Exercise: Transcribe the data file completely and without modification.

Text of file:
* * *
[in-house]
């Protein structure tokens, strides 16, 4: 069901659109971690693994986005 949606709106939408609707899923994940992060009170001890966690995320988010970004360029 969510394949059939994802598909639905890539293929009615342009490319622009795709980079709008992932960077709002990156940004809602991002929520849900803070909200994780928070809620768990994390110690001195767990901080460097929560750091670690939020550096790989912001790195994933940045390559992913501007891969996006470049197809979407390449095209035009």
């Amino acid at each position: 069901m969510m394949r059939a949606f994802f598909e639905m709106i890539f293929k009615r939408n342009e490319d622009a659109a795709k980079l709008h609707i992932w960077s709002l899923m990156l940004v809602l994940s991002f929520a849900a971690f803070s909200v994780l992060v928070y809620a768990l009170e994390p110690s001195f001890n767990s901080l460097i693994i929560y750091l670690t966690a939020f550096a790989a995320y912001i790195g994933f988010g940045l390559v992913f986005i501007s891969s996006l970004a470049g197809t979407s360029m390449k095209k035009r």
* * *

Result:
[in-house]
């Protein structure tokens, strides 16, 4: 069901659109971690693994986005 949606709106939408609707899923994940992060009170001890966690995320988010970004360029 969510394949059939994802598909639905890539293929009615342009490319622009795709980079709008992932960077709002990156940004809602991002929520849900803070909200994780928070809620768990994390110690001195767990901080460097929560750091670690939020550096790989912001790195994933940045390559992913501007891969996006470049197809979407390449095209035009």
């Amino acid at each position: 069901m969510m394949r059939a949606f994802f598909e639905m709106i890539f293929k009615r939408n342009e490319d622009a659109a795709k980079l709008h609707i992932w960077s709002l899923m990156l940004v809602l994940s991002f929520a849900a971690f803070s909200v994780l992060v928070y809620a768990l009170e994390p110690s001195f001890n767990s901080l460097i693994i929560y750091l670690t966690a939020f550096a790989a995320y912001i790195g994933f988010g940045l390559v992913f986005i501007s891969s996006l970004a470049g197809t979407s360029m390449k095209k035009r």